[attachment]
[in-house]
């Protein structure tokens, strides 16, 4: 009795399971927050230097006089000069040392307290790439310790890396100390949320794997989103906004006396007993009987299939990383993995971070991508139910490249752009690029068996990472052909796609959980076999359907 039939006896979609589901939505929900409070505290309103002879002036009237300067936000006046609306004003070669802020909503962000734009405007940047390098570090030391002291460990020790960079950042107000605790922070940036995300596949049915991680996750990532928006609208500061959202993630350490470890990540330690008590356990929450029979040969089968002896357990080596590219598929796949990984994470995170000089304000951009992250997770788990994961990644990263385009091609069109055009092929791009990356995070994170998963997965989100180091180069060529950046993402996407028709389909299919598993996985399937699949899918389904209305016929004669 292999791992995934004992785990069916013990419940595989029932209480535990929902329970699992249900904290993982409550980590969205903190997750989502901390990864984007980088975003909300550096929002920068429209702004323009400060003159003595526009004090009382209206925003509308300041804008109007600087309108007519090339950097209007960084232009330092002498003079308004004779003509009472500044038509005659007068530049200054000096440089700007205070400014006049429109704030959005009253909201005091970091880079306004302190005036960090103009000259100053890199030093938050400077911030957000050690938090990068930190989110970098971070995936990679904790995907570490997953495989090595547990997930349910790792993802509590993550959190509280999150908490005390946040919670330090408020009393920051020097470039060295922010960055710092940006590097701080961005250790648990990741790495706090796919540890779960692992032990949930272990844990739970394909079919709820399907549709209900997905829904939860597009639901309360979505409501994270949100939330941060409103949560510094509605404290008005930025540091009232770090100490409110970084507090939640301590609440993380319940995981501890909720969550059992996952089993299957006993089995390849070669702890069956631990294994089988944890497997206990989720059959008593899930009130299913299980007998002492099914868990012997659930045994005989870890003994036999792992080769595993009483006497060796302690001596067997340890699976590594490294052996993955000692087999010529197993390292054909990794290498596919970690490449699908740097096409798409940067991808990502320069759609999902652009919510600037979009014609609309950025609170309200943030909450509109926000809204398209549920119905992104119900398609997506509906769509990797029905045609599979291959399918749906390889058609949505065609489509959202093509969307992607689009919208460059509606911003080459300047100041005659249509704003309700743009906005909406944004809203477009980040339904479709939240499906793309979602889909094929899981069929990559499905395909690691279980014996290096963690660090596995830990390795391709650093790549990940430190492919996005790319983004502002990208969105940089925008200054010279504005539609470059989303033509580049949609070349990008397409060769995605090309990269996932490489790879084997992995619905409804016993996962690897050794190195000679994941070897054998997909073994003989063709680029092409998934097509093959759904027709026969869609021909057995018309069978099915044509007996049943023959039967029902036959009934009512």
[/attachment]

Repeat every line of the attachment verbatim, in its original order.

[in-house]
């Protein structure tokens, strides 16, 4: 009795399971927050230097006089000069040392307290790439310790890396100390949320794997989103906004006396007993009987299939990383993995971070991508139910490249752009690029068996990472052909796609959980076999359907 039939006896979609589901939505929900409070505290309103002879002036009237300067936000006046609306004003070669802020909503962000734009405007940047390098570090030391002291460990020790960079950042107000605790922070940036995300596949049915991680996750990532928006609208500061959202993630350490470890990540330690008590356990929450029979040969089968002896357990080596590219598929796949990984994470995170000089304000951009992250997770788990994961990644990263385009091609069109055009092929791009990356995070994170998963997965989100180091180069060529950046993402996407028709389909299919598993996985399937699949899918389904209305016929004669 292999791992995934004992785990069916013990419940595989029932209480535990929902329970699992249900904290993982409550980590969205903190997750989502901390990864984007980088975003909300550096929002920068429209702004323009400060003159003595526009004090009382209206925003509308300041804008109007600087309108007519090339950097209007960084232009330092002498003079308004004779003509009472500044038509005659007068530049200054000096440089700007205070400014006049429109704030959005009253909201005091970091880079306004302190005036960090103009000259100053890199030093938050400077911030957000050690938090990068930190989110970098971070995936990679904790995907570490997953495989090595547990997930349910790792993802509590993550959190509280999150908490005390946040919670330090408020009393920051020097470039060295922010960055710092940006590097701080961005250790648990990741790495706090796919540890779960692992032990949930272990844990739970394909079919709820399907549709209900997905829904939860597009639901309360979505409501994270949100939330941060409103949560510094509605404290008005930025540091009232770090100490409110970084507090939640301590609440993380319940995981501890909720969550059992996952089993299957006993089995390849070669702890069956631990294994089988944890497997206990989720059959008593899930009130299913299980007998002492099914868990012997659930045994005989870890003994036999792992080769595993009483006497060796302690001596067997340890699976590594490294052996993955000692087999010529197993390292054909990794290498596919970690490449699908740097096409798409940067991808990502320069759609999902652009919510600037979009014609609309950025609170309200943030909450509109926000809204398209549920119905992104119900398609997506509906769509990797029905045609599979291959399918749906390889058609949505065609489509959202093509969307992607689009919208460059509606911003080459300047100041005659249509704003309700743009906005909406944004809203477009980040339904479709939240499906793309979602889909094929899981069929990559499905395909690691279980014996290096963690660090596995830990390795391709650093790549990940430190492919996005790319983004502002990208969105940089925008200054010279504005539609470059989303033509580049949609070349990008397409060769995605090309990269996932490489790879084997992995619905409804016993996962690897050794190195000679994941070897054998997909073994003989063709680029092409998934097509093959759904027709026969869609021909057995018309069978099915044509007996049943023959039967029902036959009934009512």